Because by this means they rub off the dust, and clean their eyes, head, corslet, and wings, - and to enable them to do this, their foot closely resembles a currycomb. Thus, in the common blow-fly, there are two rounded combs, the inner surface of which is covered with down, to serve the double purpose of a fine brush, and to assist in forming a vacuum, when the creature walks on a glass, or on the ceiling of a room. In other flies, there are three such combs on each foot. The insects are pretty thickly covered with hair, and the serratures (or teeth) of the combs free them from entanglement and dust. Even the hairs on the legs themselves are similarly used; for, flies not only brush with the extremities of their feet, where the curious currycombs are situated, but use part of their legs in the same way, particularly for brushing one another. - Mr. Rennie, in Journal of the Royal Institution.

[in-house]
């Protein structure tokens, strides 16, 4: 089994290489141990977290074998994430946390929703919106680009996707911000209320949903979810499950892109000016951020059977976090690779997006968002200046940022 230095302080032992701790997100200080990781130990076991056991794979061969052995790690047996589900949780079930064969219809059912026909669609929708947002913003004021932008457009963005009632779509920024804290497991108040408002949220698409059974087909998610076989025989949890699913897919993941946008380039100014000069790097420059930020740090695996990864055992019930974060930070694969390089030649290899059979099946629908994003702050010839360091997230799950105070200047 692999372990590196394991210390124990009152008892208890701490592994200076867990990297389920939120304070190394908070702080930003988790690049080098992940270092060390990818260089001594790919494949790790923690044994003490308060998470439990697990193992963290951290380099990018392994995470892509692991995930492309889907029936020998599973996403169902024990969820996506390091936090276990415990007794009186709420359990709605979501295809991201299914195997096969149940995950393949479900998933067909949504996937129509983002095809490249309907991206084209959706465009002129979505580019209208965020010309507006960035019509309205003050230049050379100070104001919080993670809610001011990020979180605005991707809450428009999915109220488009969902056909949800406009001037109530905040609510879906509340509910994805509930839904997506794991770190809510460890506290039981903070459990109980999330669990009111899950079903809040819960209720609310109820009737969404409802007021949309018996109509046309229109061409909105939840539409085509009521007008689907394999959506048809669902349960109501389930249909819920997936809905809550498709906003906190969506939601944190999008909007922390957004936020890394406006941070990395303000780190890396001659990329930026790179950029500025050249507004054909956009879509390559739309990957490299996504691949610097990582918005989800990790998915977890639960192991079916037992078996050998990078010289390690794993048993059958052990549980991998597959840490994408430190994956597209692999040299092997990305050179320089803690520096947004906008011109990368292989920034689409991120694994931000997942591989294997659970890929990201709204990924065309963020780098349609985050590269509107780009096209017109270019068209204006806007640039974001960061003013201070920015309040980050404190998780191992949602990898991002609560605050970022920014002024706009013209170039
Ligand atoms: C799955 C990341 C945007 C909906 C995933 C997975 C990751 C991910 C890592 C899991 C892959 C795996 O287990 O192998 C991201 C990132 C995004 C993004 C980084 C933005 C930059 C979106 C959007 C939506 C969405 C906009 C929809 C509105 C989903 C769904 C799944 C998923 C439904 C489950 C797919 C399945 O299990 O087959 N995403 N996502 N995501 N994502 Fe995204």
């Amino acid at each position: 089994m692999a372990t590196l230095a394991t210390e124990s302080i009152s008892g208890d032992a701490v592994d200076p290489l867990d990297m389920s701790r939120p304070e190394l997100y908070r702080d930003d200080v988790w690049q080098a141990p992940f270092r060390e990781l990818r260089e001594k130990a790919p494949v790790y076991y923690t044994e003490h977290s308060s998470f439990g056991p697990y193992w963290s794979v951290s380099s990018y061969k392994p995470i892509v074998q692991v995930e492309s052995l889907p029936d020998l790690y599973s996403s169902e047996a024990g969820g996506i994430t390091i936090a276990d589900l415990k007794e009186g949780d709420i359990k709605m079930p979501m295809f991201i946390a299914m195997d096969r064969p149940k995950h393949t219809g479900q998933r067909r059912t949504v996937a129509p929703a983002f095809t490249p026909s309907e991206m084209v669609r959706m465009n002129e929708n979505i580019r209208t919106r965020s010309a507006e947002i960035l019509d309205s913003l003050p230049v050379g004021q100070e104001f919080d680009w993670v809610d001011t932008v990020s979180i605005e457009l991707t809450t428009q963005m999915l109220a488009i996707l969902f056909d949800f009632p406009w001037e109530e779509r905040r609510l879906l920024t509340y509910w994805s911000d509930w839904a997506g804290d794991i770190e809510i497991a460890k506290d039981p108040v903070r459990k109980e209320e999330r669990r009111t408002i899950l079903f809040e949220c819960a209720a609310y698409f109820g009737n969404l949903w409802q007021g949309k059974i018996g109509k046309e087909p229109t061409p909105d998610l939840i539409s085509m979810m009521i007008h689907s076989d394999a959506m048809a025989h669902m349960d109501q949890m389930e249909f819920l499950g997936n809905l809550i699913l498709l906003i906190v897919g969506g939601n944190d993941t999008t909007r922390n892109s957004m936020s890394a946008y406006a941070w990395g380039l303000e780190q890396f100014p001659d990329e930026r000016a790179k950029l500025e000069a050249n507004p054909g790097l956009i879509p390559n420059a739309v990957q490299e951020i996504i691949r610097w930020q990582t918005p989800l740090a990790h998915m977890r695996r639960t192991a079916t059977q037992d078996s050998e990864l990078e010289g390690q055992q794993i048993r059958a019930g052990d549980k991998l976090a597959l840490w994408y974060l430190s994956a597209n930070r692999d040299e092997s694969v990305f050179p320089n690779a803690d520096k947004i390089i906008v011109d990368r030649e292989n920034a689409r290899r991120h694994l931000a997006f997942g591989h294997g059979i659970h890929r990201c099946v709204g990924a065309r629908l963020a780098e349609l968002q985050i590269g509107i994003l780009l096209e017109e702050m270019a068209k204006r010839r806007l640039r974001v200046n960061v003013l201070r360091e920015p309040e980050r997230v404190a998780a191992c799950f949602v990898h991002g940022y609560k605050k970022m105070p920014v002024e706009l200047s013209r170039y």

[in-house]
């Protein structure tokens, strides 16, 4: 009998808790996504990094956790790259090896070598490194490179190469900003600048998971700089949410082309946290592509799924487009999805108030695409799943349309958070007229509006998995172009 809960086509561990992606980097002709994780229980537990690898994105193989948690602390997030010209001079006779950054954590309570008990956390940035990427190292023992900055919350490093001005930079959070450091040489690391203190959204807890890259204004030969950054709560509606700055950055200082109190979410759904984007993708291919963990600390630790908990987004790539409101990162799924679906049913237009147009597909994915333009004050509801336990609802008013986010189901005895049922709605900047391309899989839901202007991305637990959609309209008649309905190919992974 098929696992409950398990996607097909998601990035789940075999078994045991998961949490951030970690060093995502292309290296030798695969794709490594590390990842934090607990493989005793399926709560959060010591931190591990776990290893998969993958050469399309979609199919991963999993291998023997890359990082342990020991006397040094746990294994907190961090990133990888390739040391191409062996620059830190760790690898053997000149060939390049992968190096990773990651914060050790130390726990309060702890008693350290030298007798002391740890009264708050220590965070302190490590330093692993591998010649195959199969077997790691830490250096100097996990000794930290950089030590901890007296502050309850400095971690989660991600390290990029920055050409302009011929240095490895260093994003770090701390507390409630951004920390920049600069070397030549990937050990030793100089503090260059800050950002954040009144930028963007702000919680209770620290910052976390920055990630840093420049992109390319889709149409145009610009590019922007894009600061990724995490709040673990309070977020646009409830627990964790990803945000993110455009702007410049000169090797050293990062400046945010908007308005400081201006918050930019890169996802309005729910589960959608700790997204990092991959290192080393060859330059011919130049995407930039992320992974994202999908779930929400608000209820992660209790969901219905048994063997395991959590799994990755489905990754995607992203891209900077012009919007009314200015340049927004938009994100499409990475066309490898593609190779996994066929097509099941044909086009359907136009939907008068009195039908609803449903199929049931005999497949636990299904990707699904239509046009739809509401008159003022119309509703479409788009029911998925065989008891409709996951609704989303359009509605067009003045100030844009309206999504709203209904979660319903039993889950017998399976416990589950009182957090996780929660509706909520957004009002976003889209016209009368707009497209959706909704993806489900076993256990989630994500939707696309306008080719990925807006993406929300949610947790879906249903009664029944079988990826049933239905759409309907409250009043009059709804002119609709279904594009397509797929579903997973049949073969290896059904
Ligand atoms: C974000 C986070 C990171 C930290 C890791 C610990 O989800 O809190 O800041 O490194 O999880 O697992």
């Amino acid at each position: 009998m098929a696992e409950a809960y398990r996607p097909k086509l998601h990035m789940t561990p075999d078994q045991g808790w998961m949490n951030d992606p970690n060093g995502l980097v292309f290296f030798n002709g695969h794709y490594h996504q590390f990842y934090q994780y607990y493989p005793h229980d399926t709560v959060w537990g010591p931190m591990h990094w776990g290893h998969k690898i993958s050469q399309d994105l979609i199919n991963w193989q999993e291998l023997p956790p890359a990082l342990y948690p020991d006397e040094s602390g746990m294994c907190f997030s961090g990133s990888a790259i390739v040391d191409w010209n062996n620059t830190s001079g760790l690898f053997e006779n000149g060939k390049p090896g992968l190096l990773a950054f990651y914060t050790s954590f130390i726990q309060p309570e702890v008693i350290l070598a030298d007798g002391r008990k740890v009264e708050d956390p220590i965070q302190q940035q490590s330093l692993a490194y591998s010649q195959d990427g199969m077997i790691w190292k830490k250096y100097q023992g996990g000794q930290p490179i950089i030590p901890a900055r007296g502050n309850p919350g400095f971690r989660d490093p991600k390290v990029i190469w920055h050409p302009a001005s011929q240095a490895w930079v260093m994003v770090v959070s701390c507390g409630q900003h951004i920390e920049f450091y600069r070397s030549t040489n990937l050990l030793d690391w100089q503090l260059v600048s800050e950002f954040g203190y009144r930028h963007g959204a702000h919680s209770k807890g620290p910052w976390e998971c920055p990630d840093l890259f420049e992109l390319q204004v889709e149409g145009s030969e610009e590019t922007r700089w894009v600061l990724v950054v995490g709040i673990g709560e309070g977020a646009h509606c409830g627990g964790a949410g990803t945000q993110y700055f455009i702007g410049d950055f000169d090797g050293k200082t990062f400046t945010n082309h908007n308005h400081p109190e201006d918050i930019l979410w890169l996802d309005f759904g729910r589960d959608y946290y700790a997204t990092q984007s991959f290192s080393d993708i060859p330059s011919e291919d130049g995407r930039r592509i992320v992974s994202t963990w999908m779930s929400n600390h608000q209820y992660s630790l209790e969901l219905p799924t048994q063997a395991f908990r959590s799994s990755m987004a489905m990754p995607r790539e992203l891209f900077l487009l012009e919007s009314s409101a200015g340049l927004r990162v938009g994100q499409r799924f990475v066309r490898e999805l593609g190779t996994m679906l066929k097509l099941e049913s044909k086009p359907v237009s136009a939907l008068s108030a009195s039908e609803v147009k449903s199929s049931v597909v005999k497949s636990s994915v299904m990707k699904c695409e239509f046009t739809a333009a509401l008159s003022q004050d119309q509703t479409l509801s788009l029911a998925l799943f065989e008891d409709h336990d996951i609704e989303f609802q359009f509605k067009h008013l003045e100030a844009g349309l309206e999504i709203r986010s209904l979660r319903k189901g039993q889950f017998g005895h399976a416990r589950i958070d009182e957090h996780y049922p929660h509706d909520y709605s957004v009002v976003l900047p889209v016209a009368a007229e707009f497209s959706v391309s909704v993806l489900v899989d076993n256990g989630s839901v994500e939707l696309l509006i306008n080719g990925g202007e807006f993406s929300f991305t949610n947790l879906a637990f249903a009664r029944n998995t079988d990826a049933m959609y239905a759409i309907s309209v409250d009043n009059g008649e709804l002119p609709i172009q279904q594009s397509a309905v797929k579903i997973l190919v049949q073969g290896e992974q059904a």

Because of the elasticity of the filaments of the plant, which close and catch the fly the instant the trunk is protruded to feed on the expanded blossom: the poor prisoner struggles till exhausted to death, the filaments then relax, and the body falls to the ground. The plant will at times be dusky from the number of imprisoned wretches.